We as teachers must take time to consul the prospective students if we feel there are needs to do so. The student, and particularly an older student, should know what could reasonably be expected. I think a teacher should be able to evaluate a prospective student through an interview, and an interview should always be held if there is a question with regard to age, illness, and/or disability. The teacher has responsibility to protect the prospective student and the existing students of their dojo. A student should be allowed to train with a reasonable goal and reasonable expectations, and identifying that goal and those exceptions should be within the skills of the instructor. Also in our dojo I assign a senior student to every new student and I let the senior student know what is expected if special circumstances prevail. Together we will work for the new studentís best interest.

A prospective student with special needs should always be identified and helped and never left to their own devices. Usually theyíre self-expectations and their idea of what the dojo is about is wrong. The preconceived ideas of dojo life and that of a student have been formed in the most part by people very unlike us. By explaining who we are and what the dojo is about we can take a lot of unnecessary pressure of the prospective students.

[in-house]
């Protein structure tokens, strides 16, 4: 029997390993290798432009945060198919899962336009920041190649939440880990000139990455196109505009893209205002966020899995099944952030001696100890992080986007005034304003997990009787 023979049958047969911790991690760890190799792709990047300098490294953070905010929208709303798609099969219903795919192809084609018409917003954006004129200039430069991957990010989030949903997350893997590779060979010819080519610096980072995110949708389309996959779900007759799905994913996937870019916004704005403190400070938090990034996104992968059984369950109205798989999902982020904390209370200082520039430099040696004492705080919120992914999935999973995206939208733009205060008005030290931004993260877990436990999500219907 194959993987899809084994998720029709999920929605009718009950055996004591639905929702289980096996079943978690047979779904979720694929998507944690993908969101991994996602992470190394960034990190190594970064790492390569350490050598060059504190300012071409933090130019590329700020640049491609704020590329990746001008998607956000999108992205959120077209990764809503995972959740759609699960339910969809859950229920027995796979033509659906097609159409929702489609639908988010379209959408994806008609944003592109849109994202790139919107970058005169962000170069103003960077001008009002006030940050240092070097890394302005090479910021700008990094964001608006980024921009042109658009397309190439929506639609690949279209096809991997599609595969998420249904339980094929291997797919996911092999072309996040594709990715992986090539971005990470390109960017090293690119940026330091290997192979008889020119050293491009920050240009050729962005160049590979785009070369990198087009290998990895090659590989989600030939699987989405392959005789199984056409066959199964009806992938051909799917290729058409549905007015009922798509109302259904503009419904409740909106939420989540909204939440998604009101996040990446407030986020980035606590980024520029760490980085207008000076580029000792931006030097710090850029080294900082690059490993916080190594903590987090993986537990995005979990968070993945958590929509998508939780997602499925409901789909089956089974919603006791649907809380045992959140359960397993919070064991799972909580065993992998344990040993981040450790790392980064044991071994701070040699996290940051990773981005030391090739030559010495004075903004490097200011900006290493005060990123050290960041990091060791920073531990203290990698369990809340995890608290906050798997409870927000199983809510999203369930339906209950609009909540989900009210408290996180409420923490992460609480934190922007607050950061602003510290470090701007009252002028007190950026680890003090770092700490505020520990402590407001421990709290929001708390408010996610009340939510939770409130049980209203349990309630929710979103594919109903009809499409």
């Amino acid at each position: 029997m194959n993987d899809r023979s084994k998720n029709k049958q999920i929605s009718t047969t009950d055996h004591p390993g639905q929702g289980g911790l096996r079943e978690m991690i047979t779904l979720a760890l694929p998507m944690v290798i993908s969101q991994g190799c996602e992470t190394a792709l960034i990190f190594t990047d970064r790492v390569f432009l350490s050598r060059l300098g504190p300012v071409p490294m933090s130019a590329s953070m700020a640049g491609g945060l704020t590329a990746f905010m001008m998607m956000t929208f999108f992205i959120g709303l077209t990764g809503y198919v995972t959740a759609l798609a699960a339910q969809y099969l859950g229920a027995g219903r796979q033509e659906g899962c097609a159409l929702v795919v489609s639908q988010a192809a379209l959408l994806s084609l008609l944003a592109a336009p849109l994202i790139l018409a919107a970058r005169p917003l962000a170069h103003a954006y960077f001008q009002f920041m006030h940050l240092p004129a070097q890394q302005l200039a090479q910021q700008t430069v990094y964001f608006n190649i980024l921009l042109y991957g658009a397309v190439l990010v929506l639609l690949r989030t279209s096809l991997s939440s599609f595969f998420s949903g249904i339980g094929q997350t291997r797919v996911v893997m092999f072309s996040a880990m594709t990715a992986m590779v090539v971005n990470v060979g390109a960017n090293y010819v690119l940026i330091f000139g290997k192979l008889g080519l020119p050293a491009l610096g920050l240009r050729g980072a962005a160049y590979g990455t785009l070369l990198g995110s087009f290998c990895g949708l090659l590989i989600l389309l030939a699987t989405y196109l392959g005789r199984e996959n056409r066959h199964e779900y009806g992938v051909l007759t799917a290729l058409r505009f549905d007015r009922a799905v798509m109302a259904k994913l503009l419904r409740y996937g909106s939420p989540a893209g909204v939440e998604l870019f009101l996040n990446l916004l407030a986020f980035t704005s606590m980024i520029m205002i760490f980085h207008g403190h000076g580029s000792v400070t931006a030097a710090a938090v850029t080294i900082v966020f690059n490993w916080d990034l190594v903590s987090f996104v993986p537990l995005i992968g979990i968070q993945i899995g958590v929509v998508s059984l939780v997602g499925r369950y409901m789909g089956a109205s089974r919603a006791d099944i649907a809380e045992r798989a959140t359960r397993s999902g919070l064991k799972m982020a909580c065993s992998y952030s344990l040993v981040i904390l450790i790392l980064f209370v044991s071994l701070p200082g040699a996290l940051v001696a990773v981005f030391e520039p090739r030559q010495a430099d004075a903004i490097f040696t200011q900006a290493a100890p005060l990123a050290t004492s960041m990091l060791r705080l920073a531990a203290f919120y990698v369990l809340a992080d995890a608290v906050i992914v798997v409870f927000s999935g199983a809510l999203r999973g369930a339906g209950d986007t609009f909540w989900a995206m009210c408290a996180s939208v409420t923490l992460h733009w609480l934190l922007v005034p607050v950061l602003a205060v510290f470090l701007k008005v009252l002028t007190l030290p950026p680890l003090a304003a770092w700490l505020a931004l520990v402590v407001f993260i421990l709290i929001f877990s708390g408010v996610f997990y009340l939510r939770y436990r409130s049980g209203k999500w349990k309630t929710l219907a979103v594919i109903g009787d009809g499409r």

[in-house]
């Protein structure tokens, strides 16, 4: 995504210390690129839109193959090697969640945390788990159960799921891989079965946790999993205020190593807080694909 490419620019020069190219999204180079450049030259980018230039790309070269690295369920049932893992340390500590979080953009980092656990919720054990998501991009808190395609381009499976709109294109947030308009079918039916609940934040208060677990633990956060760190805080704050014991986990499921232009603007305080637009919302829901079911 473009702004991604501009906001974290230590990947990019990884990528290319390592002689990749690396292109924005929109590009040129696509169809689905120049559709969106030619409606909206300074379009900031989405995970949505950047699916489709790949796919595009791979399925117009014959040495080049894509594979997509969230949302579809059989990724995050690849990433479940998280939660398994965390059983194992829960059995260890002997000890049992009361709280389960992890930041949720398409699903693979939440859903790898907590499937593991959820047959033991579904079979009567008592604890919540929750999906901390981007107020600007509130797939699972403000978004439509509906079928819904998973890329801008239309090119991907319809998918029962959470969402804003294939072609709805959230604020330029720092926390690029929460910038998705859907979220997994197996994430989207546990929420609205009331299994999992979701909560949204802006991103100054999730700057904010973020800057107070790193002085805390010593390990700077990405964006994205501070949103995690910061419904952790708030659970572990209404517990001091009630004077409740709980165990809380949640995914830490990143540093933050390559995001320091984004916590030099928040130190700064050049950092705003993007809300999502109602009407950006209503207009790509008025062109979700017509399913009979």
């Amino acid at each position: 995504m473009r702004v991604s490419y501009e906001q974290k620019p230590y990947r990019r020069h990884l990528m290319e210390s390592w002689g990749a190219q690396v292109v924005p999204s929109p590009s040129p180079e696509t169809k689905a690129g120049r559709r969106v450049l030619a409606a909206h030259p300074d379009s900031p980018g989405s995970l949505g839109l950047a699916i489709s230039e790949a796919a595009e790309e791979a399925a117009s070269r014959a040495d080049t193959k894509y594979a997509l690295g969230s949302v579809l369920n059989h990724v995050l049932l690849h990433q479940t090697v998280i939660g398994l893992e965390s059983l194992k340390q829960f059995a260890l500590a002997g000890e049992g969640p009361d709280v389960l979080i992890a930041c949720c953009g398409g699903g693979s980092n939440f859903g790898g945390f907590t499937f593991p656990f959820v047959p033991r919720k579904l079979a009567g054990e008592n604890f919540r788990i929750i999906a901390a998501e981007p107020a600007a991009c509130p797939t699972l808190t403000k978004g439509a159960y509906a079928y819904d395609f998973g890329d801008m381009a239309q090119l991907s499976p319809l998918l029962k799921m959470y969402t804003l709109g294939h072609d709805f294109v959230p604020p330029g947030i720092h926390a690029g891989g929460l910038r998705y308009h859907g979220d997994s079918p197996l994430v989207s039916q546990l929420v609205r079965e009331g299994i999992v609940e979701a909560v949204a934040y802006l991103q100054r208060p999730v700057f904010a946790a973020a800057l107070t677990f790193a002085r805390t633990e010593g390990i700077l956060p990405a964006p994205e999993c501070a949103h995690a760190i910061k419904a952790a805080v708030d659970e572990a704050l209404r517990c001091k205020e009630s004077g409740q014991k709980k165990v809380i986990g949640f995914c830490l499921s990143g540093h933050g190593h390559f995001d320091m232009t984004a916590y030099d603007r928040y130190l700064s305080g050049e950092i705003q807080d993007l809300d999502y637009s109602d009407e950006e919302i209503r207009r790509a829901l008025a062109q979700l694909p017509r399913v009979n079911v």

Dennis Hooker www.shindai.com (http://www.shindai.com)

Chuck Clark
19th June 2000, 06:27
Hi Dennis,

Of course, I agree with you. However, no matter how much "good info" we give students, they still color it with their own stuff. You met one of my older guys and he even admits having problems because he can't take ukemi like he wants to (read that like the youngsters) and finds it so frustrating that he stays away from practice. He's 70 now, by the way.

When I said, "it's up to them to find out...", what I meant by that is... each of us needs to explore and find out what our limitations are. Let the practice teach us by trying and finding out where the boundries are. Our intellectual stuff usually brings enough "skewed" concepts to the party that we can't trust much of it. Physical injury type limitations are in a different catagory.